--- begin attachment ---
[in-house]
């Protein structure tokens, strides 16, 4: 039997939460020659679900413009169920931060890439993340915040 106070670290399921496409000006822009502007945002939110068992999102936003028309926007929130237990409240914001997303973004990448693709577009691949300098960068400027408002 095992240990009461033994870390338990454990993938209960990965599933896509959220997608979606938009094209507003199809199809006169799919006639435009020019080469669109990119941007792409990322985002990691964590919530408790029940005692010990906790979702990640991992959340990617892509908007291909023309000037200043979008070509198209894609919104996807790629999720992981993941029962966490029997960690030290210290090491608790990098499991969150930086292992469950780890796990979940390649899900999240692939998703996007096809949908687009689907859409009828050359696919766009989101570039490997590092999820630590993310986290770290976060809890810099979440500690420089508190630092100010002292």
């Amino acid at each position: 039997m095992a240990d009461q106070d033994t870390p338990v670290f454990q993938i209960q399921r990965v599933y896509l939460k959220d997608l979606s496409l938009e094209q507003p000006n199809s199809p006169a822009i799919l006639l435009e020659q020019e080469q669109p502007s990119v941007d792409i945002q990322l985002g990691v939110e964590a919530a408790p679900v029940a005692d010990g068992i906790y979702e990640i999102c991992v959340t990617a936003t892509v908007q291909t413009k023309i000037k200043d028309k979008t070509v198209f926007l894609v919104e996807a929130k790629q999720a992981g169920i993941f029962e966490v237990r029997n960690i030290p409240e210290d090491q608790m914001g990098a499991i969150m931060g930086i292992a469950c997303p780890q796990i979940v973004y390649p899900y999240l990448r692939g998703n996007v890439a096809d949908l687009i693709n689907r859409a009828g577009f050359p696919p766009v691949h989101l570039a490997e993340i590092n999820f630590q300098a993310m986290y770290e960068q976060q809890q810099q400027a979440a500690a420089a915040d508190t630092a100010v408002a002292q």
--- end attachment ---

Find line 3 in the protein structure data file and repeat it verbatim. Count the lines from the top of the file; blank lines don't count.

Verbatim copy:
């Amino acid at each position: 039997m095992a240990d009461q106070d033994t870390p338990v670290f454990q993938i209960q399921r990965v599933y896509l939460k959220d997608l979606s496409l938009e094209q507003p000006n199809s199809p006169a822009i799919l006639l435009e020659q020019e080469q669109p502007s990119v941007d792409i945002q990322l985002g990691v939110e964590a919530a408790p679900v029940a005692d010990g068992i906790y979702e990640i999102c991992v959340t990617a936003t892509v908007q291909t413009k023309i000037k200043d028309k979008t070509v198209f926007l894609v919104e996807a929130k790629q999720a992981g169920i993941f029962e966490v237990r029997n960690i030290p409240e210290d090491q608790m914001g990098a499991i969150m931060g930086i292992a469950c997303p780890q796990i979940v973004y390649p899900y999240l990448r692939g998703n996007v890439a096809d949908l687009i693709n689907r859409a009828g577009f050359p696919p766009v691949h989101l570039a490997e993340i590092n999820f630590q300098a993310m986290y770290e960068q976060q809890q810099q400027a979440a500690a420089a915040d508190t630092a100010v408002a002292q």